Nature Podcast


Do protons have intrinsic charm? New evidence suggests yes

00:47 Evidence of a proton’s charm

For decades, scientists have debated whether protons have ‘intrinsic charm’, meaning they contain elementary particles known as charm quarks. Now, using machine learning to comb through huge amounts of experimental data, a team have shown evidence that the charm quark can be found within a proton, which may have important ramifications in the search for new physics.

Research article: The NNPDF Collaboration

News and Views: Evidence at last that the proton has intrinsic charm

11:26 Research Highlights

How sea sponges ‘sneeze’ to clean their filters, and why bonobos’ infantile behaviour helps them receive consolation after conflict.

Research Highlight: How a sponge ‘sneezes’ mucus: against the flow

Research Highlight: Bonobo apes pout and throw tantrums — and gain sympathy

13:52 Briefing Chat

We discuss some highlights from the Nature Briefing. This time, the repeated evolution of the crab body-shape, and why demanding work can lead to mental fatigue.

Discover: Evolution Only Thinks About One Thing, and It’s Crabs

Nature News: Why thinking hard makes us feel tired

Subscribe to Nature Briefing, an unmissable daily round-up of science news, opinion and analysis free in your inbox every weekday.

More Episodes


A trove of ancient fish fossils helps trace the origin of jaws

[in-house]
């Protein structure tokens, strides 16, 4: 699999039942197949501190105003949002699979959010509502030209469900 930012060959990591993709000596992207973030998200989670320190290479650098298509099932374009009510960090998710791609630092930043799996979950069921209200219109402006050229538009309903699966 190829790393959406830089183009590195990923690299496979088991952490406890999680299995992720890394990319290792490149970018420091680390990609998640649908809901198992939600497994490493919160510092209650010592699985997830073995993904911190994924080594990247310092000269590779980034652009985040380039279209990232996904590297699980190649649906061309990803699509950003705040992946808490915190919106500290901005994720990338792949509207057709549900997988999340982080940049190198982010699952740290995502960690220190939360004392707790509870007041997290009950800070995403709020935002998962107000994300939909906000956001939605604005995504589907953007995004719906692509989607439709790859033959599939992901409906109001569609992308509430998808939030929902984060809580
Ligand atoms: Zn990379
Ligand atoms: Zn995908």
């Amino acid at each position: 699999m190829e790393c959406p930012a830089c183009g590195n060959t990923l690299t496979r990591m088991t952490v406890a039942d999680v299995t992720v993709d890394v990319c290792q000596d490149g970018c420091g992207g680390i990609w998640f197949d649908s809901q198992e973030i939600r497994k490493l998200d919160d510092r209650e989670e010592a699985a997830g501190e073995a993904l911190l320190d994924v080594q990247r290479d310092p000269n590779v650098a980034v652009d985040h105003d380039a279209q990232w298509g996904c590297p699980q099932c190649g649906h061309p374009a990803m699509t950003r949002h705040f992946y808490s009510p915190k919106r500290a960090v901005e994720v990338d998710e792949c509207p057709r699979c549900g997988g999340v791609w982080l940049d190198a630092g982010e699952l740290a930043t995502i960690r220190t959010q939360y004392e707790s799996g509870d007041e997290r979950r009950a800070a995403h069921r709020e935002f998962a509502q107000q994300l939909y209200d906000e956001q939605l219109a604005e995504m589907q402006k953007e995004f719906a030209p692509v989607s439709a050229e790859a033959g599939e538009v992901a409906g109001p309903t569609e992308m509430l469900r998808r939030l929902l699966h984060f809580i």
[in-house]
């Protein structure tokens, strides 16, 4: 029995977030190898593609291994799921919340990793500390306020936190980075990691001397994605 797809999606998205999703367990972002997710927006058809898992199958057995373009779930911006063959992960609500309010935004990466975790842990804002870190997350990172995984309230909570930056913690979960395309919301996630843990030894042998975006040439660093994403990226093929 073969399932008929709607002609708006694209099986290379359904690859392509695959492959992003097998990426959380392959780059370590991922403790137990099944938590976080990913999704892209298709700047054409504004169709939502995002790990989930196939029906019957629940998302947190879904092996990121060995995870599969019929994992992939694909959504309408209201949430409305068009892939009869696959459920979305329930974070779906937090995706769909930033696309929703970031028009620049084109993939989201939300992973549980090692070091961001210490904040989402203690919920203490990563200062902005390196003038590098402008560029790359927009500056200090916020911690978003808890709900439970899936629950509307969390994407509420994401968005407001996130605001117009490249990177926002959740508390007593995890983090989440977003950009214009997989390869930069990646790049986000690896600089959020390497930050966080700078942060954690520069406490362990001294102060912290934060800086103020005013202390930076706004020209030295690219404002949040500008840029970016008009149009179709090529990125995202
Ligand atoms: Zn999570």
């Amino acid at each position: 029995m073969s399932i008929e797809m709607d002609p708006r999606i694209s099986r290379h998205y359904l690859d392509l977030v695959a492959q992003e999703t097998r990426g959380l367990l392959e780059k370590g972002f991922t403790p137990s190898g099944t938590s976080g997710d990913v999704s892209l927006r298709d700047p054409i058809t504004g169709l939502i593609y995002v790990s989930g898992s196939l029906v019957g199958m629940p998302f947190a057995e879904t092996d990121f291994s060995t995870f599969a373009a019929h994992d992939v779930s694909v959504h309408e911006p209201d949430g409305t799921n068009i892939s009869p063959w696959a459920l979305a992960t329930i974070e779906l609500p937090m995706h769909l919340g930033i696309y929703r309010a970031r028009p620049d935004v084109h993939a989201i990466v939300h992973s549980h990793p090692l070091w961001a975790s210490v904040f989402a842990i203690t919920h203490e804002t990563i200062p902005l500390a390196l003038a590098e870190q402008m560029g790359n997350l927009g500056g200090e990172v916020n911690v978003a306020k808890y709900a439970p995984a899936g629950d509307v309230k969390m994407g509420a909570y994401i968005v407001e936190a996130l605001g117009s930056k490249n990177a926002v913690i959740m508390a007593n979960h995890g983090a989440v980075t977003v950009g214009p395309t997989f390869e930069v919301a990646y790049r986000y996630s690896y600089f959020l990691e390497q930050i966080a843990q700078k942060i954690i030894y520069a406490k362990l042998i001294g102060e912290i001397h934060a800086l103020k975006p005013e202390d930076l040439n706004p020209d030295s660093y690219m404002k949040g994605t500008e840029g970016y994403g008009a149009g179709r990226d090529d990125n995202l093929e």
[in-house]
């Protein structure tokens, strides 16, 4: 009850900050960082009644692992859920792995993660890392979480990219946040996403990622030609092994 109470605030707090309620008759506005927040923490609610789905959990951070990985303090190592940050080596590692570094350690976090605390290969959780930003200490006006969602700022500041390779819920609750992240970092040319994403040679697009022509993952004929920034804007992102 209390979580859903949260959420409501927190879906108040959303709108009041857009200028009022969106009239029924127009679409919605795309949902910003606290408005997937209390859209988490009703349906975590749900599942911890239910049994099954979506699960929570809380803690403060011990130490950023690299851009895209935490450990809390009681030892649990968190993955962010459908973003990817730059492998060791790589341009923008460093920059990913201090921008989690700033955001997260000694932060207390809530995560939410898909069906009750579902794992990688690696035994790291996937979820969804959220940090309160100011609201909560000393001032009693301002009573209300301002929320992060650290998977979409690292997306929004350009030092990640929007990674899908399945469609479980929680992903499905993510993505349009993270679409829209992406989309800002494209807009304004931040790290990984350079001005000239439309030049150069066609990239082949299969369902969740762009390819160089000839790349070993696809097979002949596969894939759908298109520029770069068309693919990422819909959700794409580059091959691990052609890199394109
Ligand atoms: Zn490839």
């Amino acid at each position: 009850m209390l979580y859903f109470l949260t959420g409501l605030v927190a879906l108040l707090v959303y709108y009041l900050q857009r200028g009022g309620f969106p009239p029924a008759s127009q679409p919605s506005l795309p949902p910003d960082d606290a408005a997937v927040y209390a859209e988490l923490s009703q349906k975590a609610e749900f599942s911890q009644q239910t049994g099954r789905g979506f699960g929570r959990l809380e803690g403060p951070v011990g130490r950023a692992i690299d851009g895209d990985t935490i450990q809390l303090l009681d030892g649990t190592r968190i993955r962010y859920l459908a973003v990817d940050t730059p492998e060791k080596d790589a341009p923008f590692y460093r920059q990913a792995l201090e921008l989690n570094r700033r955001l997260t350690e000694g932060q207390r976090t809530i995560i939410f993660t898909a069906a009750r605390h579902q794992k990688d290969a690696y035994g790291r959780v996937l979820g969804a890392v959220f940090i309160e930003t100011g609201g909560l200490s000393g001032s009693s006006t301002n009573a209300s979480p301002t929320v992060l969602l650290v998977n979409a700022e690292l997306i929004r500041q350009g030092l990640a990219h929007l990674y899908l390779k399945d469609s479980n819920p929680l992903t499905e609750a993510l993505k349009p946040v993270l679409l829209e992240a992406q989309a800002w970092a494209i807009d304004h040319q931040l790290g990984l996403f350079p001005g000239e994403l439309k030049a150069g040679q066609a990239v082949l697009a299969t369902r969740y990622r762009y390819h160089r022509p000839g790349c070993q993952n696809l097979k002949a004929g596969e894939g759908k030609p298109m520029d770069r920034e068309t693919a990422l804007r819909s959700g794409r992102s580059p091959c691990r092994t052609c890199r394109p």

In this episode:00:45 Piecing together the early history of jawed vertebratesA wealth of fossils discovered in southern China shed new light onto the diversity of jawed and jawless fish during the Silurian period, over 400 million years ago. Nature editor Henry Gee explains the finds and what they mean for the history of jawed vertebrates like us.Research article: Zhu et al.Research article: Gai et al.Research article: Andreev et al.Research article: Andreev et al.News and Views: Fossils reveal the deep roots of jawed vertebrates09:09 Research HighlightsMice studies help explain why some people with a rare genetic condition have heightened musical abilities, and high-resolution images reveal how bees build honeycomb.Research Highlight: How a missing gene leads to super-sensitivity to soundResearch Highlight: X-rays reveal how bees achieve an engineering marvel: the honeycomb11:27 A lack of evidence in transgender policy makingAround the world, many laws are being proposed – and passed – regarding the rights of transgender people to participate in various aspects of society. We talk to Paisley Currah, who has written a World View for Nature arguing that these policies are frequently not backed up by data, and that policy affecting trans people’s lives needs to take a more evidence-based approach.World View: To set transgender policy, look to the evidenceWatch our video about research trying to crack the nature of consciousness by dosing volunteers with psychedelic drugs and scanning their brains.Subscribe to Nature Briefing, an unmissable daily round-up of science news, opinion and analysis free in your inbox every weekday.